Materiality of Place

Hubbard Brook Paintings (2020-2021)

"Rangeley Schist Two," acrylic and oil on hemp, 2020

Rangeley Schist Two, 2021. Oil and acrylic on hemp, 36” x 42”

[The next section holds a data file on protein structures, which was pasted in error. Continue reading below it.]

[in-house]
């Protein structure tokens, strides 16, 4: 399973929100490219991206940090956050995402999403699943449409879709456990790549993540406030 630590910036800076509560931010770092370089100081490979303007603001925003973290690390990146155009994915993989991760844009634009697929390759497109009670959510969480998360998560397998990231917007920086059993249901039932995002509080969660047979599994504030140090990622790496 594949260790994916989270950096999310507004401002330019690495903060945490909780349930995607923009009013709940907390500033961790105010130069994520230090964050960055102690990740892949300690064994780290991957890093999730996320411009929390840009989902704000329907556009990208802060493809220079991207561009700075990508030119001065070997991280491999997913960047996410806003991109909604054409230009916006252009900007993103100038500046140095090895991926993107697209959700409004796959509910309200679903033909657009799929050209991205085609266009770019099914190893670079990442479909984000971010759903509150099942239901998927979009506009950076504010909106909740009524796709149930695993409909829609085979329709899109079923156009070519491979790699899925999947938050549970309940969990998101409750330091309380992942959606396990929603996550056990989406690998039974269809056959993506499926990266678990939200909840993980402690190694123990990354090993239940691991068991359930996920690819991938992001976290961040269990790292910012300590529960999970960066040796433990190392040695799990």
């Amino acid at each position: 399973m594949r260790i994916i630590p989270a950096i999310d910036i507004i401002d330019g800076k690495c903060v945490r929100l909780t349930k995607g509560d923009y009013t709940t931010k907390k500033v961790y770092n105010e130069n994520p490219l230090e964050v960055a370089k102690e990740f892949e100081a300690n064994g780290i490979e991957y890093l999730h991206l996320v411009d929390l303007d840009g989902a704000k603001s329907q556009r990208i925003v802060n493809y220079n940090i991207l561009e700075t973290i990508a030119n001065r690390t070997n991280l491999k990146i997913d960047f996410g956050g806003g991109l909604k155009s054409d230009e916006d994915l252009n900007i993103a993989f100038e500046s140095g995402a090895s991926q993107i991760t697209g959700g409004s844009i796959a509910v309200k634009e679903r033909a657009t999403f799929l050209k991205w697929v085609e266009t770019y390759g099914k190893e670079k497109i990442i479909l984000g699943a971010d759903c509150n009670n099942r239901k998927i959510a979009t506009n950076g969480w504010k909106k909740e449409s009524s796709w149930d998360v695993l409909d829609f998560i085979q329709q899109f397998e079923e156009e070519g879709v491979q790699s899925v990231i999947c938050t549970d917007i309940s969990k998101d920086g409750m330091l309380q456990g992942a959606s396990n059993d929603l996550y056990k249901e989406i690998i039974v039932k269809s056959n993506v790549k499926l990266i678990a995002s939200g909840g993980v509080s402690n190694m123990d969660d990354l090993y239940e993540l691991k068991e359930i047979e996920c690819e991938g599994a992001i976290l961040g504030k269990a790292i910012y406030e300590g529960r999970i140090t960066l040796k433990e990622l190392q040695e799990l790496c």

This series is inspired by my 2020 residency at the Hubbard Brook Experimental Forest, in the White Mountains of New Hampshire. The Forest is home to the Hubbard Brook Ecosystem Study, which was founded in 1963 and is one of the longest running and most comprehensive forest ecosystem studies in the world. During my residency, I accompanied scientists Scott Bailey and Jenny Bower into the field as they conducted their research on the relationships between the hydrology, pedology (soil science), and geology of the forest, which included collecting hydrological data, gathering soil samples, and drilling bedrock cores. In the process, I learned how rocks are a dynamic and integral part of interconnected ecosystems. I made a body of work based on my experience that would visually represent the connections Bailey and Bower were making with their research: the relationship between the hydrology and topography of the forest, which impacts water flow; the process of water weathering bedrock; and the composition of soil and rock, with implications for carbon sequestration, soil chemistry, water cycles, and forest biodiversity. I worked with three types of visual data: thin sections (images of rock fragments under a polarizing microscope, topographic maps of the Forest, and the patterns in the rocks themselves. University of the Arts student Eden Blas created an augmented reality experience in the Artivive app, which includes the visual data and a geologic time scale.